11. Milwaukee Brewers, 4: Robin Yount, Paul Molitor, Rollie Fingers, Bob Uecker (broadcaster).

12. San Diego Padres, 4: Dave Winfield, Rollie Fingers, Tony Gwynn, Jerry Coleman (broadcaster).  Considering how many they have in a comparatively short history, you shouldn't also count Willie McCovey, Gaylord Perry, Ozzie Smith or Roberto Alomar.

13. Houston Astros, 4: Joe Morgan, Nolan Ryan, Gene Elston (broadcaster), Milo Hamilton (broadcaster).  Jeff Bagwell and Craig Biggio are eligible, and should be in.  Roger Clemens is eligible, but even with a legal exoneration, he may never get in.

14. Los Angeles Angels of Anaheim, 3: Nolan Ryan, Rod Carew, Reggie Jackson.  Jim Edmonds is not yet eligible.

15. Pittsburgh Pirates, 3: Ralph Kiner, Bill Mazeroski, Bert Blyleven.  Barry Bonds is eligible, but who's kidding who?

16. Atlanta Braves, 3: Hank Aaron, Phil Niekro, Milo Hamilton (broadcaster).  Greg Maddux and Tom Glavine will be counted with them when they are elected.  If they are elected, so will Bobby Cox, John Smoltz, Fred McGriff, Chipper Jones and Andruw Jones.  If Joe Torre is elected as a manager, I'll have a decision to make as to whether to include him: While he was a very good player for the Braves, he won't be elected as a player, and as Braves manager he won a single Division title.

17. Toronto Blue Jays, 3: Roberto Alomar, Pat Gillick (executive), Tony Kubek (broadcaster).  No, you can't count Dave Winfield, Rickey Henderson or Paul Molitor.  Or Roger Clemens.


18. Kansas City Royals, 3: George Brett, Whitey Herzog (manager), Denny Matthews (broadcaster).

19. New York Mets, 3: Tom Seaver, Yogi Berra (manager), Tim McCarver (broadcaster).  Mike Piazza will probably get in.  If John Franco is ever elected, you can count him.  No, you can't count  Ralph Kiner, Willie Mays or Nolan Ryan -- and why would you want to count Eddie Murray, Rickey Henderson or Roberto Alomar as Mets? Or, if he gets in, Tom Glavine? Or Joe Torre?

20. Detroit Tigers, 2: Al Kaline, Jim Bunning.  Jack Morris, Alan Trammell and Lou Whitaker are all eligible, but it's doubtful that any of them will ever get in.  Ivan Rodriguez is not yet eligible, and while he's never been publicly revealed to be a steroid user, it's a big question mark as to whether he'll ever get in.


21. Chicago White Sox, 2: Luis Aparicio, Carlton Fisk.  Frank Thomas is not yet eligible.  Tony LaRussa is not yet eligible to be elected as a manager.

22. Texas Rangers, 2: Ferguson Jenkins, Nolan Ryan.  Ivan Rodriguez is not yet eligible.  Rafael Palmeiro and Juan Gonzalez are, but who's kidding who?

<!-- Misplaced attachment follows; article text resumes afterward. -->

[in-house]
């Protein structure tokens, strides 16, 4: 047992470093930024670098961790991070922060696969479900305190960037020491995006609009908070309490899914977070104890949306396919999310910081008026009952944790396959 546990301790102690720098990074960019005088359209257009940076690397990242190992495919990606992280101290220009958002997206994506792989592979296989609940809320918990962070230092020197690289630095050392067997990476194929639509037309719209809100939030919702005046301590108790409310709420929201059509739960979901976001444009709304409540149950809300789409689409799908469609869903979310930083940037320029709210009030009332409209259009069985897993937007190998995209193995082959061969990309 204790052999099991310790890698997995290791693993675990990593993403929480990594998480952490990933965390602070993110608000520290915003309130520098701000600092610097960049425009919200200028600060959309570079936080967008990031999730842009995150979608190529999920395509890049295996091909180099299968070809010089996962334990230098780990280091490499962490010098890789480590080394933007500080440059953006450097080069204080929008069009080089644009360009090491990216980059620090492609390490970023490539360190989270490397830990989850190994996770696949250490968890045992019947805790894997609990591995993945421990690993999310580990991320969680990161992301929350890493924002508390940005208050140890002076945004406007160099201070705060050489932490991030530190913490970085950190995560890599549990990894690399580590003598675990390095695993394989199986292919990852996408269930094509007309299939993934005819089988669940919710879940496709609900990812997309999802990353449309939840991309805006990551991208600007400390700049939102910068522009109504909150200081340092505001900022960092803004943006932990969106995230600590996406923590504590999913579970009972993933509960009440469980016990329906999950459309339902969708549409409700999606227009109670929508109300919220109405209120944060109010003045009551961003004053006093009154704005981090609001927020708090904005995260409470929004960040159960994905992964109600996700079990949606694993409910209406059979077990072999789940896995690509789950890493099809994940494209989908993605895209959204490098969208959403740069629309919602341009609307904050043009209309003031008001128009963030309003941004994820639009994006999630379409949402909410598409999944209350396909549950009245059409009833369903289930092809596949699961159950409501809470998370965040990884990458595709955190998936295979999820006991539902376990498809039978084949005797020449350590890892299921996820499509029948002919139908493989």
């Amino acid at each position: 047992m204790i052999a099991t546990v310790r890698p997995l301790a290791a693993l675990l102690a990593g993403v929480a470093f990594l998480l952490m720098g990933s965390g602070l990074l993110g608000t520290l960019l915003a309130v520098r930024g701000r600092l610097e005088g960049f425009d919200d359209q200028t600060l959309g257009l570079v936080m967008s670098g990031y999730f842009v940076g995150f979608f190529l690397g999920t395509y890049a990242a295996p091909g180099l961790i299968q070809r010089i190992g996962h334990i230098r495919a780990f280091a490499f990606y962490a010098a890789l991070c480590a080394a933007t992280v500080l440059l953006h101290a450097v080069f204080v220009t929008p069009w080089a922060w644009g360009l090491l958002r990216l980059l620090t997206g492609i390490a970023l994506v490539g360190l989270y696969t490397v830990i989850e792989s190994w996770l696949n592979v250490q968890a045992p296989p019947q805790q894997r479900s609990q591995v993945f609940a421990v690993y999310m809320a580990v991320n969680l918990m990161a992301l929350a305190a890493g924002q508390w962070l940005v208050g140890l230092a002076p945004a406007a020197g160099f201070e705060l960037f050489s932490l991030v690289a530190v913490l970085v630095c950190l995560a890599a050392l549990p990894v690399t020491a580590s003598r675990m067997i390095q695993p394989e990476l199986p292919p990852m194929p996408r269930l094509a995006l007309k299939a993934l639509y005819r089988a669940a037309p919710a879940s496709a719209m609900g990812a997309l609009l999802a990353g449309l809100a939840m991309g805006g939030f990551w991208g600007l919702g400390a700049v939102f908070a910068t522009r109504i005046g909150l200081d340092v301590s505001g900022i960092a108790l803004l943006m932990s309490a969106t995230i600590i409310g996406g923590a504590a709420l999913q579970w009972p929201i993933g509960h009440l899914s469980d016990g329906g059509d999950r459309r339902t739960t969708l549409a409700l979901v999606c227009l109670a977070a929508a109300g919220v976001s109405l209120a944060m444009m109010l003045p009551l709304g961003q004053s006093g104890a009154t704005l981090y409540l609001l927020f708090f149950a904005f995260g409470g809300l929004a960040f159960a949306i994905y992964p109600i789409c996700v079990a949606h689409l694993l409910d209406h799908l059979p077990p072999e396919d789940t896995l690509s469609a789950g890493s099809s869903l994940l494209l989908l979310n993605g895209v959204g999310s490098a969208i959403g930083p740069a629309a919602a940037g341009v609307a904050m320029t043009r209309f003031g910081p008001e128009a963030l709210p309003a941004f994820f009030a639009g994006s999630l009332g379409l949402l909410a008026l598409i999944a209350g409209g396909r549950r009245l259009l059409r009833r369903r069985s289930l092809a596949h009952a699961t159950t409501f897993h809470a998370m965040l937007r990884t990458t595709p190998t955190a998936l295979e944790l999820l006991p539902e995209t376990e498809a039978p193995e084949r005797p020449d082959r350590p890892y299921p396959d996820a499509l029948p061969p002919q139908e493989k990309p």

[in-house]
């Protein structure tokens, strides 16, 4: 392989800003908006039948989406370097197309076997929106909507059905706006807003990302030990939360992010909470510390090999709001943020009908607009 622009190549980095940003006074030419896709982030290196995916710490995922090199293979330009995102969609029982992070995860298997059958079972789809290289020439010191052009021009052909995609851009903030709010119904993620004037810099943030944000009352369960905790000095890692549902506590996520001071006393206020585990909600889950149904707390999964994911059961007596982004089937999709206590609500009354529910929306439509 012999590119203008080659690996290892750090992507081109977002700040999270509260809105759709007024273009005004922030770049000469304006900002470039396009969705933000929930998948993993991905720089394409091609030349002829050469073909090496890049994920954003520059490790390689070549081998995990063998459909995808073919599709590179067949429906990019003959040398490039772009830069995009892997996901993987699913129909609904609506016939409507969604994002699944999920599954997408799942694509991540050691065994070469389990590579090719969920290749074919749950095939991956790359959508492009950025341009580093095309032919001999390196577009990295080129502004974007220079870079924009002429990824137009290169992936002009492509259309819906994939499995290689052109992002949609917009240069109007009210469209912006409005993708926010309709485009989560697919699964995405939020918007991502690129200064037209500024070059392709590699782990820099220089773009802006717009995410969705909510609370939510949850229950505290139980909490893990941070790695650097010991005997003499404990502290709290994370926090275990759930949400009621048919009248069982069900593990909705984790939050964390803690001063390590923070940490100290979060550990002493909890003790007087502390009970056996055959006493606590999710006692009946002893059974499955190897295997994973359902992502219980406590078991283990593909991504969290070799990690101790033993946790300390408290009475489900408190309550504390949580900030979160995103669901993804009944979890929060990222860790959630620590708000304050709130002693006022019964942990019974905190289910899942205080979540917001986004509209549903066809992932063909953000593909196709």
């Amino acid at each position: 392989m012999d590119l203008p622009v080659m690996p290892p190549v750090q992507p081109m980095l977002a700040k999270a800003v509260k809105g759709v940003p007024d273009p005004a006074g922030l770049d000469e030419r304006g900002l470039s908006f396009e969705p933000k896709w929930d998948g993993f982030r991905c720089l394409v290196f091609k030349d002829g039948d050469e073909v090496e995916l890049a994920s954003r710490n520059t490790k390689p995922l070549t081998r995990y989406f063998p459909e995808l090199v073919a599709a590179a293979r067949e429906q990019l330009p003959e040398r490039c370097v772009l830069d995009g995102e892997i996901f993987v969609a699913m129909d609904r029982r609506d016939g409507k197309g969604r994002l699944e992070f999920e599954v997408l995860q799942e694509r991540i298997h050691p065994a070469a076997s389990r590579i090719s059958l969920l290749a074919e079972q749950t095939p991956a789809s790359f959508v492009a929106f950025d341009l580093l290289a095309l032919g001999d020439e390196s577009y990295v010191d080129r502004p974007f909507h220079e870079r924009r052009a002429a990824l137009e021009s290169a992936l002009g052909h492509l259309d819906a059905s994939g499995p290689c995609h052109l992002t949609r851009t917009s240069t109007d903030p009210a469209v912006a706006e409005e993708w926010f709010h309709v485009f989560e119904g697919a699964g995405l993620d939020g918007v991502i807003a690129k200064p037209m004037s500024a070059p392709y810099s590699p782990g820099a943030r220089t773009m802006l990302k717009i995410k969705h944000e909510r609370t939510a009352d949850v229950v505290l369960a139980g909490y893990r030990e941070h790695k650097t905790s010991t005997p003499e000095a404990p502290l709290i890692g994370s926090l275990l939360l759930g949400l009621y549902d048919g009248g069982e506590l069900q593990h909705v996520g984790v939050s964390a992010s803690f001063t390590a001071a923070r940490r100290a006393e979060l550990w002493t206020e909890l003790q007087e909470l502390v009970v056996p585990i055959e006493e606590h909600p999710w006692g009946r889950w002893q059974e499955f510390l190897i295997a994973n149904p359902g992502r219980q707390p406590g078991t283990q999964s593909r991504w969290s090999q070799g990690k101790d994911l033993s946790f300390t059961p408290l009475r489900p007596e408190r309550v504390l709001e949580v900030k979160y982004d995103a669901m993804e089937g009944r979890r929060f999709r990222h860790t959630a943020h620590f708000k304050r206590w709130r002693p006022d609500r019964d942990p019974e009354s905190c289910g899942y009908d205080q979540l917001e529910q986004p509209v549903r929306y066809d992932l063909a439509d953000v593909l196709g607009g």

23. Minnesota Twins: Rod Carew, Bert Blyleven.

Milwaukee Braves, 2: Hank Aaron, Red Schoendienst.

New York Giants, 2: Monte Irvin, Willie Mays.  Irvin is the only living HOFer who had been elected based in part upon his performance in the Negro Leagues, mainly with the Newark Eagles.

Montreal Expos, 2: Andre Dawson, Dave Van Horne (broadcaster).  If Tim Raines and Larry Walker get in, they can be counted with the Expos.

24. Miami Marlins, 2: Felo Ramirez and Dave Van Horne (both broadcasters).  If Gary Sheffield gets in, he can be counted as a Marlin, but I don't think he's getting in.  No, you can't count Andre Dawson, although he did close his career with the club and is now working in their front office.

25. Seattle Mariners, 1: Pat Gillick (executive).  Ken Griffey Jr. and Randy Johnson are not yet eligible.  Edgar Martinez is, but I don't think he'll ever get in.  If Lou Piniella is elected as a manager, I'll have a decision to make as to whether to count him as a Mariner HOFer, since he was good but not HOF quality for them.

Brooklyn Dodgers, 1: Vin Scully (broadcaster).

Washington Senators, 1: Bob Wolff (broadcaster).

26. Washington Nationals, none.  No, you can't count their first manager, Frank Robinson, who was already in the Hall long before MLB returned to D.C.  Nor can you count the HOFers from their previous incarnation, the Montreal Expos.

27. Arizona Diamondbacks, none: If Randy Johnson and Curt Schilling get in, both can be counted with them.

28. Tampa Bay Rays, none: If Fred McGriff gets in, he can be counted with them.  Wade Boggs cannot.  Nor, if he is elected as a manager, can Lou Piniella.

29. Colorado Rockies, none: If Larry Walker gets in, he can be counted with them.

30. Cleveland Indians, none: Despite 112 seasons of history, including 10 trips to the postseason, the Indians have no living Hall-of-Famers since the death of Bob Feller.  Ralph Kiner, Gaylord Perry, Frank Robinson, Dennis Eckersley, Bert Blyleven, Phil Niekro, Steve Carlton, Dave Winfield, Eddie Murray and Roberto Alomar are all alive, played for the Indians in at least 1 season, and are members of the Hall, but none can be counted as an Indian.

2 comments:

Salty said...

Frank Robinson went in as an Oriole.

Salty said...

Frank Robinson went in as an Oriole.